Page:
Stocks Continue to Struggle
Last week brought more volatility to the markets. While domestic indexes had some rallies as positive trade news emerged earlier in the week, by Friday, December 14, they had erased any gains.
For the week, the S&P 500 dropped 1.26% and the Dow lost 1.18%. International Stocks also had a 0.89% weekly loss while the U.S. Aggregate Bond Index was up a slight 0.06%.
Why did markets struggle last week?
With last week's declines, the S&P 500 was in the midst of its worst December since 2002. Concerns about global growth likely fueled some of the declines as China and Europe released economic data that missed projections. The ongoing trade tension contributed to slower growth in China, which drove some investors to worry about U.S. growth, as well. Ongoing concerns about the pending results of the Mueller investigation possibly weighed on investors also.
We did, however, receive solid domestic data last week, including a healthy retail sales report. But, through the week, investors seemed less interested in this data and positive trade updates, focusing instead on understanding the global economy's standing and on current geopolitical news.
What might be ahead?
This week presents a potentially significant event for domestic markets - the Federal Reserve's commentary after its latest meeting. The Fed will likely raise interest rates during the meeting, which would be the 9th increase since December 2015. Markets expect this hike, but what investors aren't sure about is how the Fed will describe its plan for 2019. Some analysts believe that if the Fed indicates it will pause or slow rate hikes next year, that stance could provide some tailwinds for the equity markets.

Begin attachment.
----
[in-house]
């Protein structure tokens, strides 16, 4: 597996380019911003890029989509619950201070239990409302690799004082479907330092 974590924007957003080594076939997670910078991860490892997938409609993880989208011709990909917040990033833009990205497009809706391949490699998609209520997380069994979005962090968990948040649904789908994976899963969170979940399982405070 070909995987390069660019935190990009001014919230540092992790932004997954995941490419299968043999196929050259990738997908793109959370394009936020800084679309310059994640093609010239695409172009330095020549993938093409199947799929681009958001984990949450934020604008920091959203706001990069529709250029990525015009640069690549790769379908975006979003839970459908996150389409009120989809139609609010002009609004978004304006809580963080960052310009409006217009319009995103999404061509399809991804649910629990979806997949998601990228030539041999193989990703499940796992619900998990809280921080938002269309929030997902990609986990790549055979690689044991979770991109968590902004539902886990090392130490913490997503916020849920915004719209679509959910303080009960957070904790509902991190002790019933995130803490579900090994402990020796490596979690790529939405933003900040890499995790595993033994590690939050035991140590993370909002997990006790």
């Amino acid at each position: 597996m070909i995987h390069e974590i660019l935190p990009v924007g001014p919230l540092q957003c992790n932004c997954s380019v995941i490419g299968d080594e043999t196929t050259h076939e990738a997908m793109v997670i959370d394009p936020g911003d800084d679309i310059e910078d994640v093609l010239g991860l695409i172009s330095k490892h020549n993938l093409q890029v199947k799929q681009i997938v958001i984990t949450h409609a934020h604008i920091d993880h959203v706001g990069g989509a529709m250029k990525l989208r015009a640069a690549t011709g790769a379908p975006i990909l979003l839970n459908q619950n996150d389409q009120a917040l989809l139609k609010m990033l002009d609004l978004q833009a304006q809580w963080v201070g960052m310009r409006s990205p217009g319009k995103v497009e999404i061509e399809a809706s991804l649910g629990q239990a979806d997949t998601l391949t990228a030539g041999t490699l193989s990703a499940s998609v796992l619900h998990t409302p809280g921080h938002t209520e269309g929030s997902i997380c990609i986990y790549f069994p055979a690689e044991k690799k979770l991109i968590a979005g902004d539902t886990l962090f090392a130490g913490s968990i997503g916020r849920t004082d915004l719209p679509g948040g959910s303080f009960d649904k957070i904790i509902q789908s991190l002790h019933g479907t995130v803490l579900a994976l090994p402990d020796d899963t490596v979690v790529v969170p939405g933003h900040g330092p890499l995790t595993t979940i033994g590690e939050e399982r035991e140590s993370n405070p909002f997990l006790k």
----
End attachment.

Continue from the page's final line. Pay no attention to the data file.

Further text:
For short-term traders, predicting whether 2018 will stay in negative territory or stocks will end the year on a surge is completely a guessing game. As we covered in our last client video update, what happens in the next two weeks does not matter except for tax reasons. An investor’s long term investment journey does not start and end with each calendar year. It is a multi-year, multiple business cycle experience where long term, risk-adjusted results are the ultimate measure of success.